As a traditional Belgian Tripel, Tripel horse is about average for the field. It pours golden brown, with a full head. On first taste, the beer is sweet and alcoholic. There are notes of butterscotch, caramel, and almond. As the aromas linger, there’s also a hint of orange and banana. There are even some slight herbs, but the sugary thick alcohol of the sweet yeasts dominates the palate. In fact, the beer is a little too alcoholic without providing the complex base of a true Tripel. However, for twelve or fourteen dollars a six pack, it’s a really good buy for a strong Belgian ale. As a result, it earns an A for price. In fact, I buy this beer a lot for small get togethers. If you’re interested in the Tripel style, you can easily find more definitive brews in presentation and originality. However, for casual drinking, you probably won’t find a better deal.
In Conclusion: There are better Tripels out there, but River Horse’s Tripel Horse is a lot cheaper than most of those.
Food Pairing: Spicy and creamy pork or poulty dishes, Greek food, and pungent cheese like Limburger or Taleggio.
“Milk is for babies. When you grow up you have to drink beer.”
Finally started taking pictures!
I realize I’m kind of in the minority here. Most people consider this to be an A. I just didn’t find it to be nearly as complex as most. It pours dark brown, with a medium head. The hops definitely have a lot of citrus, and you can taste the stone fruit, but it finishes dry and bitter. The malt give a solid base, while remaining light and allowing the hops to take control. However, beyond the citrus, I didn’t really find that much complexity for the variety of hops that went into its creation. For several dollars a bottle and as a special collaboration, I expected more. This would be a great standard IPA to have in your fridge, if it wasn’t so expensive. That being said, all the proceeds go to Waterbury Good Neighbor Fund, a non-profit that helps family’s affected by Hurricane Irene (which also destroyed the Alchemist brewery). For that, the beer gets an A+ for price. Who can feel bad drinking a beer that genuinely helps people?
In Conclusion: Not the best IPA in the world, but definitely worth trying for the cause. Everyone should buy at least one bottle to help Alchemist and the people affected by Hurricane Irene.
Food Pairing: Pungent and strong cheeses like Cheddar and Gorgonzola, fruit, particularly stone fruit, and sweet breads and meats.
“If the beer finishes a little bit dry, it makes you kind of thirsty. It makes you want to drink it again.”
-Mitch Steele of Stone Brewing Co.
A rich and creamy Stout, brewed with flaked oats, bitter and sweetened imported chocolates, Sumatra and Kona coffee, all of which somehow taste through in the brilliant notes. Pours black and thick, with a warm brown head. When it first hits your tongue, you immediately taste the rich chocolate and Kona coffee, the aroma tantalizing the tongue with its contrast of creamy sweet and robust bitter. Then the beer slows down as the thick fullness of the oatmeal settles, and Founders still finds time to round out the whole experience with some very slight hops and herbal flourishes. This is by far the best stout I’ve ever had. That’s not to say I won’t have a better one in the future, but I’ve never tasted anything more full and scrumptious. For price, I also have to give this beer an A+. At around twelve dollars a four pack, it may be the best deal on a rich imperial stout you’ll ever find.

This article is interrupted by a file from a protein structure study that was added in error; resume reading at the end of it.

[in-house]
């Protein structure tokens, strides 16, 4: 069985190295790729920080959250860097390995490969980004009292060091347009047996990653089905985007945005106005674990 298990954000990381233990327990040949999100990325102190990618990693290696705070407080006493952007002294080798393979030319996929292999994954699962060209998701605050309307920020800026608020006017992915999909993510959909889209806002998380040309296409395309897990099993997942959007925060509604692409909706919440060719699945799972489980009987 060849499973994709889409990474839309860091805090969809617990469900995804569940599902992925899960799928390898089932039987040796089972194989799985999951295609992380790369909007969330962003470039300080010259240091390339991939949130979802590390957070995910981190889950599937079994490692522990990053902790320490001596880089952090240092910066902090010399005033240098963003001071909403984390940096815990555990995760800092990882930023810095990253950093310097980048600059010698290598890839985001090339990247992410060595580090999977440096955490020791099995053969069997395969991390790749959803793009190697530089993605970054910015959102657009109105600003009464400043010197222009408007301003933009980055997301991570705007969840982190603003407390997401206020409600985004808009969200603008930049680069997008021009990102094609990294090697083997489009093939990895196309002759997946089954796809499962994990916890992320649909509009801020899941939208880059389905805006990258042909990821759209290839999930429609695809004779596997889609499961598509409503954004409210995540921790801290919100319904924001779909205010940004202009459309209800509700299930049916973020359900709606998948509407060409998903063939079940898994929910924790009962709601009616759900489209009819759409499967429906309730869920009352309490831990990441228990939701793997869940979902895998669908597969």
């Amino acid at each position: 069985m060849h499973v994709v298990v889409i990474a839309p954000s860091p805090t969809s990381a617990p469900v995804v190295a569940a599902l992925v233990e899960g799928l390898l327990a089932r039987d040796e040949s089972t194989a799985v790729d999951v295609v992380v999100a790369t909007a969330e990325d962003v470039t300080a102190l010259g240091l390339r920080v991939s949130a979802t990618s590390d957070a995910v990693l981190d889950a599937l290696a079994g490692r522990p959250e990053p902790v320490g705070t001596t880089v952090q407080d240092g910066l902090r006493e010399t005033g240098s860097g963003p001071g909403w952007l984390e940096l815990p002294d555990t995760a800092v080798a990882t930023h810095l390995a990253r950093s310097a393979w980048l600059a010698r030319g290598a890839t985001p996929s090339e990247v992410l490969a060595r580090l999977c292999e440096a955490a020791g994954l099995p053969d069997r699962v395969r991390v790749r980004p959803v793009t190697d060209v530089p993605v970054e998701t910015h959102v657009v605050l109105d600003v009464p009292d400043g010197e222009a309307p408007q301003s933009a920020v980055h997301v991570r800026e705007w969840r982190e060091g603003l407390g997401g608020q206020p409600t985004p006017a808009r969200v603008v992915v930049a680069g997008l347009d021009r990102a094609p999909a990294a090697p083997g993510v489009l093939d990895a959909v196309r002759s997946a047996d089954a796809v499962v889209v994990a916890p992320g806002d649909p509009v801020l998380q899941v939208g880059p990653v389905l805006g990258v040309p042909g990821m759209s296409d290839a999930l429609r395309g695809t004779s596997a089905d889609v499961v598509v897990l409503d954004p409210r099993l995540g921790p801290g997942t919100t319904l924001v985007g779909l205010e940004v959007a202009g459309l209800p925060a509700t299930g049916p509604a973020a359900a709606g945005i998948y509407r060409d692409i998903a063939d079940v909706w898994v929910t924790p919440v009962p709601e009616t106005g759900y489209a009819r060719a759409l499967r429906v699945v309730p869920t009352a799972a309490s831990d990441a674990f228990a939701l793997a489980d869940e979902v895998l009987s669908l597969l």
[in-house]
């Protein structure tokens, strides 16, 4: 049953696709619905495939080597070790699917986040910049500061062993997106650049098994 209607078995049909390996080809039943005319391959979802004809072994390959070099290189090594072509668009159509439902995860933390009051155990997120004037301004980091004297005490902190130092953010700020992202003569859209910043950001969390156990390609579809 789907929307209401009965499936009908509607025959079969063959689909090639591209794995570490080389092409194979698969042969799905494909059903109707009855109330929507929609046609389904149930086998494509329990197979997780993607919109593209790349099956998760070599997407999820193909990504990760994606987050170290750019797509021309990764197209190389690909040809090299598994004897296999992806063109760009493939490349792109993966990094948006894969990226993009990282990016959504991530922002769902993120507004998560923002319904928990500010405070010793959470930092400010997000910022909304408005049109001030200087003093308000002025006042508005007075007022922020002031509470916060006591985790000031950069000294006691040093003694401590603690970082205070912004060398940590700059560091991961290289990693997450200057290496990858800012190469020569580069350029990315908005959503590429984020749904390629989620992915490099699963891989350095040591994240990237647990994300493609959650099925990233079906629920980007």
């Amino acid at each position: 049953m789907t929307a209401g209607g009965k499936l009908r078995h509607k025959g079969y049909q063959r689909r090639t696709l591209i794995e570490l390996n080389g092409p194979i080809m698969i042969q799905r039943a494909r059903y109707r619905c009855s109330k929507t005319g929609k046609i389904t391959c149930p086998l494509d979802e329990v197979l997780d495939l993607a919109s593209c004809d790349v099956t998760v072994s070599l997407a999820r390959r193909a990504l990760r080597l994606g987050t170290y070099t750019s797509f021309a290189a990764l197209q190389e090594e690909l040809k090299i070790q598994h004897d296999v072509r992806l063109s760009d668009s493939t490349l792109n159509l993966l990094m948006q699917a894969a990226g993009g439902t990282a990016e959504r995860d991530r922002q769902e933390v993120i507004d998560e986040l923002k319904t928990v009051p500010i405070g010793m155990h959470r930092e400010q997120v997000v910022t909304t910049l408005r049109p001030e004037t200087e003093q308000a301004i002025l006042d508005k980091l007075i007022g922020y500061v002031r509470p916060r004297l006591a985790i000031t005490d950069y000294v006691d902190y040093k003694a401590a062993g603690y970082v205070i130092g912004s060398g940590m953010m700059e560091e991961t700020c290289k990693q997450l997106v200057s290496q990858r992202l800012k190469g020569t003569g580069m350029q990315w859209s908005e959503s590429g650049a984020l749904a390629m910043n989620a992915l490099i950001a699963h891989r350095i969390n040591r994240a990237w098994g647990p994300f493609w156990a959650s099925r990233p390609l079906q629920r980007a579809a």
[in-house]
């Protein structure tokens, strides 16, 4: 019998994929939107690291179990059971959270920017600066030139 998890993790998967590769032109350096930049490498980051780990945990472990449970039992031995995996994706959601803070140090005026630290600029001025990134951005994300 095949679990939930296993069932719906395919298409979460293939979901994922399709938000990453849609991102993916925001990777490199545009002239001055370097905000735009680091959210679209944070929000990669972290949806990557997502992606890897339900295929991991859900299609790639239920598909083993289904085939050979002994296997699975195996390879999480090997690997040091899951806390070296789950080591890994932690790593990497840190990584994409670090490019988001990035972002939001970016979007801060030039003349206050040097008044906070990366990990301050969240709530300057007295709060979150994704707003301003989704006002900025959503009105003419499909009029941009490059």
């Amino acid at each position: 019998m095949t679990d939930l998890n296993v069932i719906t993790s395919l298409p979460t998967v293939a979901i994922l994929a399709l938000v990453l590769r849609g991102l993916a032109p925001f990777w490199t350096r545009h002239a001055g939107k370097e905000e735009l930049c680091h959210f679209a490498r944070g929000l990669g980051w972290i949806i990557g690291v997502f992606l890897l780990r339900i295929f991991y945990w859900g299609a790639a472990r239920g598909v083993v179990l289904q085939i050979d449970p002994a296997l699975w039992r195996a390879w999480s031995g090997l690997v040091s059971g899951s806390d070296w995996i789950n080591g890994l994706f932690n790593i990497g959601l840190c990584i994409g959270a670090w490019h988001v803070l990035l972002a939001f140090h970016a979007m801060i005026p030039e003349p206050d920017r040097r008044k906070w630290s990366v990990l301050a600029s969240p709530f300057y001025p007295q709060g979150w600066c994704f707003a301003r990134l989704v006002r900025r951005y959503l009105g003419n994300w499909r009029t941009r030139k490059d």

In Conclusion: This is the king of breakfast stouts. Founders has really made a masterpiece.
Food Pairing: Creamy Cheeses like Gouda and Brie and Smoked Meats.
“They who drink beer will think beer.”
Made from a 2700 year old recipe found in the tomb of “King Midas”, this beer is nearly liquid gold. Midas Touch is a barley based brew with honey, grapes, and light saphron. It pours a hazy golden yellow, with a medium head. The beer tastes mostly of the honey and grapes, which is why dogfish head describes it as “between wine and mead”, but behind that is the grainy and creamy barley. Miraculously, Dogfish has found a way to balance the sweet fruitiness of this beer with savory spices. That was the real “Midas Touch”. For price it’s a B+ at about twelve dollars a four pack. As one of Dogfish’s ancient specialty beers, it’s pretty cheap, considering the others are only available in more expensive champagne bottles.
In Conclusion: A great beer for special occasions or special meals. Buy if you’re having a dinner party and you have friends who like white wine.
Food Pairing: Sweet and Succulent dishes with a lot of fresh herbs and spices. Pork, Fish, Risotto, Curry, and Goat Cheese.
“Beer, it’s the best damn drink in the world.”
As a Belgian-IPA, it’s not the best, but also definitely not the worst. Pours Clean Red Amber with a full head. Tastes a bit like a Belgian Blonde for a millisecond, but then the hops take over. If you don’t like hops, you won’t like this. There’s an assault of complex hops, acidic, piney, and pungent, with only a waft of Belgian style. That’s the reason why this beer gets a B+. It doesn’t quite live up to its Belgian title. Flying Dog makes a fairly good Tripel (Kerberos), and you think they could have brought a little more of that styling to this beer. That being said, as far as price goes (it’s something like twelve or thirteen dollars a six pack), this is definitely the best of the canis majors, and perhaps the best tasting. For price, this beer deserves an A.
In Conclusion: For price, one of the best beers you can hope to buy. It’s not really Belgian, but as a refreshing IPA, it’s almost perfect.
Food Pairing: Hearty and spicy foods. Steak, pork chops, lamb, savory breads, and bleu cheese.
“He was a wise man who invented beer.”